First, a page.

Now that vCenter Server installed, we need to proceed to getting the vSphere 5.1 Web Client installed and configured. In Part 7 of this series we installed vCenter Server 5.1, which is a pre-req. The vSphere 5.1 web client has come a long ways since vCenter 5.0. It is now the primary means to manage your vSphere 5.x servers and vCenter 5.x instances (does not manage vSphere 4.x or 3.x). In fact, nearly all new vSphere 5.1 features are ONLY exposed through the web client, such as VM hardware version 9 and new dVS features.
The Windows C# vSphere client is a dodo bird in the making, and who knows how long it will be around. However, the web client requires all new plug-ins (such as those from server/storage vendors), and VMware did not migrate VUM to the vSphere web client. So to manage/configure/use VUM you still need to use the traditional C# vSphere client. Vendors such as HP have released updated plug-ins.
Before we get started, listed below are the other related articles in this series:
Part 1 (SSO Service)
Part 2 (Create vCenter SSL Certificates)
Part 3 (Install vCenter SSO SSL Certificate)
Part 4 (Install Inventory Service)
Part 5 (Install Inventory Service SSL Certificate)
Part 6 (Create vCenter and VUM Databases)
Part 7 (Install vCenter Server)
Part 9 (Optional SSO Configuration)
Part 10 (Create VUM DSN)
Part 11 (Install VUM)
Part 12 (VUM SSL Configuration)
Part 13 (VUM Configuration)
Part 14 (Web Client and Log Browser SSL)
Part 15 (ESXi Host SSL Certificate)
UPDATE 4/28/2013: I’ve removed the SSL certificate pre-population steps, as I think using the VMware vCenter certificate automation tool is a better choice. It’s fully supported, and makes the process more repeatable.
Installing the vSphere 5.1 Update 1 Web Client
1. Start the vSphere Web Client installation wizard from the main menu.
3. Click through the wizard until you get to the SSO logon screen. I would strongly suggest you NOT change any default installation paths. You will likely end up with a dead server, according to KB2044953. Enter the credentials you created during the SSO installation process.
4. Wait for the installation process to complete. The services may take a few minutes to fully start, so I’d wait a little bit after the install completes to move on to the next step.
5. To administer vCenter locally via the web client you need Adobe Flash. Yes, one of the most vulnerability ridden pieces of software needs to be installed on your server (for local access). Install the latest version of Adobe flash.
6. If you have any vCenter 5.0 (not 5.1) instances that you want the Web Client to manage, they require manual registration with the web client. The vCenter 5.1 instance you just installed will automatically be discovered and requires NO further configuration. If you don’t need to register any vCenter 5.0 instances, skip to step 7.
A. Launch the vSphere Web Client Administration tool.
B. Acknowledge the SSL error, then you should be presented with a web page showing a warning that no vCenter 5.0 systems registered. Click on Register vCenter Server.
C. Enter the FQDN of the vCenter 5.0 server as shown below in the first field (e.g. D001VCTR01.contoso.net). If during the registration process you get a SSL certificate warning just accept it. For the vSphere web client server name enter the FQDN of your vCenter 5.1 server (assuming the web client is installed on your vCenter 5.1 server).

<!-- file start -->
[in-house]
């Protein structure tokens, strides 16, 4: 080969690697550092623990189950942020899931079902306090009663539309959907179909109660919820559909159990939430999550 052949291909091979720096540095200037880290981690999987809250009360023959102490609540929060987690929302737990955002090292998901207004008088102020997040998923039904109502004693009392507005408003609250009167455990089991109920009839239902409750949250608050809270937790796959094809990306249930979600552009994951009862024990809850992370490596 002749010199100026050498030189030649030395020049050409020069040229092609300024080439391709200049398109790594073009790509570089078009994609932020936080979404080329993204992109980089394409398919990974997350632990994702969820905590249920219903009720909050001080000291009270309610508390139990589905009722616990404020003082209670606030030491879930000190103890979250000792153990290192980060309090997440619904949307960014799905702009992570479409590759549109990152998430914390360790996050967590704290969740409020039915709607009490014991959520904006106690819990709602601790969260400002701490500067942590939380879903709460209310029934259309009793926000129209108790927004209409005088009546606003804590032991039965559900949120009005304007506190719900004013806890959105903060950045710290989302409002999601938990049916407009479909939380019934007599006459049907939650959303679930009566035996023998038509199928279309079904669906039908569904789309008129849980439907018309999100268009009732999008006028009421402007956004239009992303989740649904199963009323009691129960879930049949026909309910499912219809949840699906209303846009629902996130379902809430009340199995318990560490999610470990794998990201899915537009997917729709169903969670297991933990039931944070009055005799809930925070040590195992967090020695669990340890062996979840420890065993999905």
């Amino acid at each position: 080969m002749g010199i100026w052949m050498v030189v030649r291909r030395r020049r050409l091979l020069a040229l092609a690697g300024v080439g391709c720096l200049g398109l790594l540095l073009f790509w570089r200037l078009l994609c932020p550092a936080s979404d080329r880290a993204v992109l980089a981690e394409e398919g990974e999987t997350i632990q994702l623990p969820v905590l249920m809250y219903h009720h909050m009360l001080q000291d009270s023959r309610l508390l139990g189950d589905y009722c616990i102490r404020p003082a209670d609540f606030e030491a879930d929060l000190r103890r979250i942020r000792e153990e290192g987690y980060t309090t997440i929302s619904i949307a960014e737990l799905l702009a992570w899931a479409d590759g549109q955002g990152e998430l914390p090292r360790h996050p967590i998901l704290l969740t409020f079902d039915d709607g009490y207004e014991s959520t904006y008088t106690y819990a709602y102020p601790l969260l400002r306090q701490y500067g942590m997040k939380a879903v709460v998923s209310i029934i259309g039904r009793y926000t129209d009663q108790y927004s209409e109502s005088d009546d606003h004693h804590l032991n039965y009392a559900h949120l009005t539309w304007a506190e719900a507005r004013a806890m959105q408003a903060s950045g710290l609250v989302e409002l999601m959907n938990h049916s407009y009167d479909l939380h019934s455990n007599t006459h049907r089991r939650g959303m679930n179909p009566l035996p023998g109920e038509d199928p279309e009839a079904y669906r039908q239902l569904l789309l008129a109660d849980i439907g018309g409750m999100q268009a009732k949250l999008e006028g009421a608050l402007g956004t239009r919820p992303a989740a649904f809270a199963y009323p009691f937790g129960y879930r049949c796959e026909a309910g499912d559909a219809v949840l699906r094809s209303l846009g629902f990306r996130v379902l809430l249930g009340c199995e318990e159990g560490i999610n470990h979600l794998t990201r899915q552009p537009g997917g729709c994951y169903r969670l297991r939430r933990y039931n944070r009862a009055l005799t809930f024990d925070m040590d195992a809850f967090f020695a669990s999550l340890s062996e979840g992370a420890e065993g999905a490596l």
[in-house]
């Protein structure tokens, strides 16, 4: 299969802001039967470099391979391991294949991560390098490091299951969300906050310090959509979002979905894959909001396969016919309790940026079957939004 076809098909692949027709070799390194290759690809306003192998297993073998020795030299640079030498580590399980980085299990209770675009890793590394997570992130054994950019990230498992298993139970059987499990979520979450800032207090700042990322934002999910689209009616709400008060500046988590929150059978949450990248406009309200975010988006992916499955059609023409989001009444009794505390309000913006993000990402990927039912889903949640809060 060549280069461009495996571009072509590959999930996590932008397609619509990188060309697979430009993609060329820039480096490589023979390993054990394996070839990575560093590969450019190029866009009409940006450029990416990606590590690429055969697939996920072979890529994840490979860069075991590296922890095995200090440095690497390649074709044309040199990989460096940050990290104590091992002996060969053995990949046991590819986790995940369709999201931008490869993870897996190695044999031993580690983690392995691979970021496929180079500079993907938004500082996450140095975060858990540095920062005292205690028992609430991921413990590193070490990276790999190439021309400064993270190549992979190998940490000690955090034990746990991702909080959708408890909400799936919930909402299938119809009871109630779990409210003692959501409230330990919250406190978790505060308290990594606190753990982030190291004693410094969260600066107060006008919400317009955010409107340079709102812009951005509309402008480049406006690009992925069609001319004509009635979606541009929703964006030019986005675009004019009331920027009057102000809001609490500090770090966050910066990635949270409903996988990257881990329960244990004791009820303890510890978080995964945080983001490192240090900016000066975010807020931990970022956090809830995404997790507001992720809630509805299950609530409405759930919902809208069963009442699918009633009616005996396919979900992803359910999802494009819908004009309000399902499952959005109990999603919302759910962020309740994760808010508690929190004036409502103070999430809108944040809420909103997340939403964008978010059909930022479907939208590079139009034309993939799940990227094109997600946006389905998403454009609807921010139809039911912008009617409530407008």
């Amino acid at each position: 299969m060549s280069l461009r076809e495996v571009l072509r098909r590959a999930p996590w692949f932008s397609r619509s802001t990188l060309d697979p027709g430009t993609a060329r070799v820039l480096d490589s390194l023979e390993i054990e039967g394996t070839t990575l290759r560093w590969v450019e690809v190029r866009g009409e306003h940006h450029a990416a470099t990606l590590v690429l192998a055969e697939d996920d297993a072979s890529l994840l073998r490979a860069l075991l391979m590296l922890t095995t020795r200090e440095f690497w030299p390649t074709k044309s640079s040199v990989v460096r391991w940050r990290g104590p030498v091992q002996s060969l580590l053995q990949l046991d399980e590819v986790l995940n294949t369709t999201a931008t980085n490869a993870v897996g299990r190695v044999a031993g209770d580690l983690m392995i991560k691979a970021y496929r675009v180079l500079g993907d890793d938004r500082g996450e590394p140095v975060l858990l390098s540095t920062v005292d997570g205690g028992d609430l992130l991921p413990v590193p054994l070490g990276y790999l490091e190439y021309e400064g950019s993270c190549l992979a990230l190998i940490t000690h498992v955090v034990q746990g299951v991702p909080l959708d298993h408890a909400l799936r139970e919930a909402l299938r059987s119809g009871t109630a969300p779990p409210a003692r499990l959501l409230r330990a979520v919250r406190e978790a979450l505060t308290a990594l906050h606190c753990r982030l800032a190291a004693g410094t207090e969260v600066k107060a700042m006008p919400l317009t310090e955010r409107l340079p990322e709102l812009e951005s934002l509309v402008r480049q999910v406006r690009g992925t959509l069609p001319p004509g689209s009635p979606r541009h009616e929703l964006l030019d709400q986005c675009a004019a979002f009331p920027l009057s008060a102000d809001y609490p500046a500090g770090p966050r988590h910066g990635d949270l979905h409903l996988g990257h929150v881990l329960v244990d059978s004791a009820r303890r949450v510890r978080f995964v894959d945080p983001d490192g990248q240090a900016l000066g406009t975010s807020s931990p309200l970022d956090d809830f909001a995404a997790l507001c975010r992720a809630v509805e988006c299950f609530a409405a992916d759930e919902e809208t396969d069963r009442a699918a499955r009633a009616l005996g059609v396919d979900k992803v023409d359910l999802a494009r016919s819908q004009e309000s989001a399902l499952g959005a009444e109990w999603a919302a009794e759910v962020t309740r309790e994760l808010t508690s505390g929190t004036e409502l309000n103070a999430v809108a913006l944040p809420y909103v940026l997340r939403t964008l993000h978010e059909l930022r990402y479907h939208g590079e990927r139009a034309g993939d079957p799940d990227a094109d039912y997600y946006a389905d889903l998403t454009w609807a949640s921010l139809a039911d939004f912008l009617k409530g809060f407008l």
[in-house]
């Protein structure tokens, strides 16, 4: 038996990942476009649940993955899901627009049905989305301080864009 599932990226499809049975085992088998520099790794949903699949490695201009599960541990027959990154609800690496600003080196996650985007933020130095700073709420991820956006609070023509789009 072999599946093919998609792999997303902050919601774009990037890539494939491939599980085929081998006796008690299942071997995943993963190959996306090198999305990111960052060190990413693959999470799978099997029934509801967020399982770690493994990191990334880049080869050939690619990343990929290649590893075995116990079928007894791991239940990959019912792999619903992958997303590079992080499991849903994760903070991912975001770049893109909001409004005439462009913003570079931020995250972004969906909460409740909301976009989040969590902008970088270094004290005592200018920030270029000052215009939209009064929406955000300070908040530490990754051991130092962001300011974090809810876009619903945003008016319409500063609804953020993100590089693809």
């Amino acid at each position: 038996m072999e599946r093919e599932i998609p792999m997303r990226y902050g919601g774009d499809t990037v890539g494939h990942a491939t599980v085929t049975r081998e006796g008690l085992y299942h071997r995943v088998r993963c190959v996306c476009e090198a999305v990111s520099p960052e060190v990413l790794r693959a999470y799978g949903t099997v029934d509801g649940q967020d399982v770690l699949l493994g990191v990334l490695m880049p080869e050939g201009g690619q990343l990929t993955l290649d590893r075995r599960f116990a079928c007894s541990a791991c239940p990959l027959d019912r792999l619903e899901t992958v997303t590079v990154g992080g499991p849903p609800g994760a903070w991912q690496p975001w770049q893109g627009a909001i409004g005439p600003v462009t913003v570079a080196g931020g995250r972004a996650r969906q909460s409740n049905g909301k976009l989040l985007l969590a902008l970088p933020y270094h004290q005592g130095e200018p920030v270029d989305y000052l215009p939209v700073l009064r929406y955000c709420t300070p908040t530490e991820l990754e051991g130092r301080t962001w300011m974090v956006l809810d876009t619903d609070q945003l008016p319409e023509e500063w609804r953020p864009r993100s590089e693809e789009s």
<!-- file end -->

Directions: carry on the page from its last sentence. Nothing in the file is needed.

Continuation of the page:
7. Launch the VMware vSphere Web Client from the start menu but DO NOT login. If you look at the bottom left of the screen you can download the Client Integration Plug-in. I would recommend you download and install the client, so you can enable features such as Windows session credentials to login to the web client. Unfortunately the IE plug-in won’t work if your browser uses the more secure Protected Mode. So if you want increased security, don’t bother with the plug-in.
Also, the Web Browser shortcut in the Start menu will cause a SSL validation problem since it uses “Localhost” instead of the FQDN. Once IE opens, modify the URL to use the FQDN then bookmark the page and forget about launching the web client from the start menu.
8. Once the plug-in is installed you can now use your Windows session credentials to login. Do NOT login as the SSO account if you want to see your vCenter 5.1 servers. You must login with an account that is a member of the vCenter admin group. Validate that your vCenter 5.1 server is listed.
Update SSO Keystore
Note: When using the VMware vCenter Certificate automation tool you do NOT need to perform this section. I’ve left it here as a point of reference, in case you are manually replacing certificates. Either way proceed to Part 9, where I show you a couple of SSO configuration tweaks most people will want to make.
1. Login to the Web Client using the admin@system-domain account and your master password.
2. Go to Administration -> Sign-On and Discovery -> Configuration. Click on the STS Certificate tab.
3. Click on the Edit button then you need to navigate to the directory below and select the root-trust.jks file.
4. Enter the keystore password “testpassword”. You should now see at least two entries in your keystore (more if you have intermediary CAs.)
5. Select the chain alias (rui) then click OK. Re-enter the password “testpassword”.
6. Reboot the server, so that all services recognize the new certificate chain.
7. After the server reboots, and you wait a few minutes for all the services to start up, log back into the web client and review the certificates listed under the STS Certificate tab. You should now see two chains. One chain has an issuer of RSA Identity (the self-signed certs) and the other chain should reflect your CA infrastructure.